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The House of Representatives killed an attempt to impeach Donald Trump on Wednesday, with 137 Democrats joining Republicans to table a vote on articles of impeachment brought by the congressman Al Green of Texas.

Ninety-five Democrats voted to advance the impeachment resolution, which blasted Trump for bringing “disgrace” on the presidency by issuing racist tweets last Sunday aimed at four congresswomen of color. “Tabling” the impeachment articles means they are in effect dead.

Many Democrats said they agreed with the sentiment, but the caucus followed the lead of the House speaker, Nancy Pelosi, who said Wednesday morning that multiple investigations into the president, his associates and their activities should play out before impeachment could be considered.


‘The world is watching': US house condemns Trump over racist comments – video

“We have six committees working on following the facts in terms of any abuse of power, obstruction of justice and the rest that the president may have engaged in,” Pelosi said Wednesday morning. “That is the serious path we’re on – not that Mr Green is not serious, but we’ll deal with that on the floor.”

Green, who represents the southern Houston suburbs, has made two prior attempts to get impeachment rolling on the House floor.

“In my opinion, it didn’t fail,” Green said. “In my opinion, we got 95 votes this time, 66 the last time. So that’s a plus. But whether we get 95 or five, the point is we have to make a statement.”

Green argued Wednesday that Trump must be impeached “so that he will understand that there are some boundaries”, an apparent reference to tweets sent by Trump on Sunday in which he told the four congresswomen, three of whom were born in the United States, to “go back” to other countries.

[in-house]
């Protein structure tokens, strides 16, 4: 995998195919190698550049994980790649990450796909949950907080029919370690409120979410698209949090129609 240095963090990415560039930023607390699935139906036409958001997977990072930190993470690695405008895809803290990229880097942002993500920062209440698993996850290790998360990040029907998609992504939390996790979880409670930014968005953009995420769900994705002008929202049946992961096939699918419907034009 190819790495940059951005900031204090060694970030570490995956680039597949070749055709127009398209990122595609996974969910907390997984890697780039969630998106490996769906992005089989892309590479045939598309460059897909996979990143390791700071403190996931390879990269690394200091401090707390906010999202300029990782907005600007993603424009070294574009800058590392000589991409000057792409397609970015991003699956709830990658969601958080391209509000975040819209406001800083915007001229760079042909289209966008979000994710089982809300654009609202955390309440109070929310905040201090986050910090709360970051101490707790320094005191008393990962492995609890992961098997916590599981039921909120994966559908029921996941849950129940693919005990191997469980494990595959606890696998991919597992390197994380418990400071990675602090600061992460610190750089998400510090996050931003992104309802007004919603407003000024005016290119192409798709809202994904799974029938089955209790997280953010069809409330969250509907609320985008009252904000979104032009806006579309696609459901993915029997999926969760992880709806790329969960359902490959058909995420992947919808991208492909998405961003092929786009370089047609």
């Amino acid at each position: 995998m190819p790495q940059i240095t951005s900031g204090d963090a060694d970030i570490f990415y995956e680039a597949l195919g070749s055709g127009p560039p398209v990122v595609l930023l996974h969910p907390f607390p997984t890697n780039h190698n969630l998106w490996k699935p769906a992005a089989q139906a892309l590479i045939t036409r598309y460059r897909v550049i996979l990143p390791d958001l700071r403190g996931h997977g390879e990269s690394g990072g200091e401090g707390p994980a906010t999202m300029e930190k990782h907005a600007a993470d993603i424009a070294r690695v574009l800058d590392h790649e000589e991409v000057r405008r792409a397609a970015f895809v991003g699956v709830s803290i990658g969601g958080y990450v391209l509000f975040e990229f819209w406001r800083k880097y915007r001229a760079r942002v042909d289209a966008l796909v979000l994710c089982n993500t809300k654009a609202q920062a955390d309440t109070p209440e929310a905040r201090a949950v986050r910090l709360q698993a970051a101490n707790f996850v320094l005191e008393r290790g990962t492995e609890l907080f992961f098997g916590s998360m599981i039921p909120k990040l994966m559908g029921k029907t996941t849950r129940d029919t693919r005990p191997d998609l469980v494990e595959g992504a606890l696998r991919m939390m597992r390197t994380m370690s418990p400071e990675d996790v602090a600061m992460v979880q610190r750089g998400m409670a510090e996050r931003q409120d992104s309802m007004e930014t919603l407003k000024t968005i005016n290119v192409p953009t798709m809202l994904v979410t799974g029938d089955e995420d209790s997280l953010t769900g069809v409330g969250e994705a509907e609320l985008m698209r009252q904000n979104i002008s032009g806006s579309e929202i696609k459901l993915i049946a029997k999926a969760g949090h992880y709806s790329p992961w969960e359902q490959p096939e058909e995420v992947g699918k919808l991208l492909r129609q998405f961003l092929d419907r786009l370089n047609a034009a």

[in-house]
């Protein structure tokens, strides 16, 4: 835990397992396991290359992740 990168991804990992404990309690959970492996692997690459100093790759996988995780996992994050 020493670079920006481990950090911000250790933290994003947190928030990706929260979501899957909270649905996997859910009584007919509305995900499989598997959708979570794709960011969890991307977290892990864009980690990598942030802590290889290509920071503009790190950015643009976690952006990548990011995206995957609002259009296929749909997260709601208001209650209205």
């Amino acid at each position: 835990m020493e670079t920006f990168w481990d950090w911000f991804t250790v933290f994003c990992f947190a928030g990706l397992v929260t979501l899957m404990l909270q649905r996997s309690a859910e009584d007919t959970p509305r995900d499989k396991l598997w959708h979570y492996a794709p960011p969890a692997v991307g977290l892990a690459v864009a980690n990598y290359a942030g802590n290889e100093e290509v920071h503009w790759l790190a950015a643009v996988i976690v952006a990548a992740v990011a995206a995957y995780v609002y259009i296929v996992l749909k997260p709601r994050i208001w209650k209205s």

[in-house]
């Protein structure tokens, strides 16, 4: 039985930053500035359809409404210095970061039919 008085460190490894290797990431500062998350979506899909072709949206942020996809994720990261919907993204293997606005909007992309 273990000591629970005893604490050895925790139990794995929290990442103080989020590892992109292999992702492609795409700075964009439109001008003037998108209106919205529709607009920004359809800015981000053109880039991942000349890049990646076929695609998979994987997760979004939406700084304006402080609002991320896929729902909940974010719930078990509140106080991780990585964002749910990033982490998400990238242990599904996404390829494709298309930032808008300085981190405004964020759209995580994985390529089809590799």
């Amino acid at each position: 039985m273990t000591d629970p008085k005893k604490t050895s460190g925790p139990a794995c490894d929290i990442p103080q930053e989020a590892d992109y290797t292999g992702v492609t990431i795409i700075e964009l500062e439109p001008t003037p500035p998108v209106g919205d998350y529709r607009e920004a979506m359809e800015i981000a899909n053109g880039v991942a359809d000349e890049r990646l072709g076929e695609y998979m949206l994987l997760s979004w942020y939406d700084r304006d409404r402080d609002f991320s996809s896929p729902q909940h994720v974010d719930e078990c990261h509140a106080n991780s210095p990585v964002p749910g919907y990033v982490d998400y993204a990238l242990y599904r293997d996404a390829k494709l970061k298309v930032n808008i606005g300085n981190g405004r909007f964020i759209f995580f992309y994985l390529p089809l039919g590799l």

The resolution drafted by Green charged that Trump “has, by his statements, brought the high office of the President of the United States in contempt, ridicule, disgrace, and disrepute, has sown seeds of discord among the people of the United States, has demonstrated that he is unfit to be President, and has betrayed his trust as President of the United States to the manifest injury of the people of the United States, and has committed a high misdemeanor in office”.

In a reversal of his previous votes on the question of impeachment, Representative Jerrold Nadler, the chairman of the judiciary committee, voted against killing the resolution. Nadler said that the initiative should be referred to his committee, which would traditionally originate articles of impeachment.

Separately on Wednesday afternoon, the House voted in a largely symbolic move to hold the attorney general, William Barr, and the commerce secretary Wilbur Ross in contempt of congress for their failure to reply to requests for documents and testimony pertaining to the Trump administration’s efforts to include a citizenship question on the 2020 US Census.

The White House replied to the vote with a statement calling it “another lawless attempt to harass the President and his Administration”.

Speaking before a campaign rally in Greenville, North Carolina, on Wednesday evening, Trump called the derailed effort to impeach him the “most ridiculous project I’ve ever been involved in”.

The vote provided an early snapshot of just how divided Democrats are over ousting Trump, as the 2020 presidential and congressional campaigns heat up. The question has split the Democratic caucus between the progressive wing, which has called for it forcefully, and the leadership, which has cautioned that impeachment could backfire. Some Democratic strategists think impeaching Trump could galvanize Republicans and increase his chances of re-election.

The release of the Mueller’s report, which detailed 11 instances of potential obstruction of justice by Trump or his associates, escalated calls for impeachment among progressive Democrats. But Pelosi, aware that her majority in the House is less than a year old, has counseled a slower approach, in which investigations of the president by various subcommittees could produce grounds for impeachment.

That slower approach could be obviated by a Democratic victory in the 2020 presidential election – or Trump’s re-election could fundamentally change the political calculus.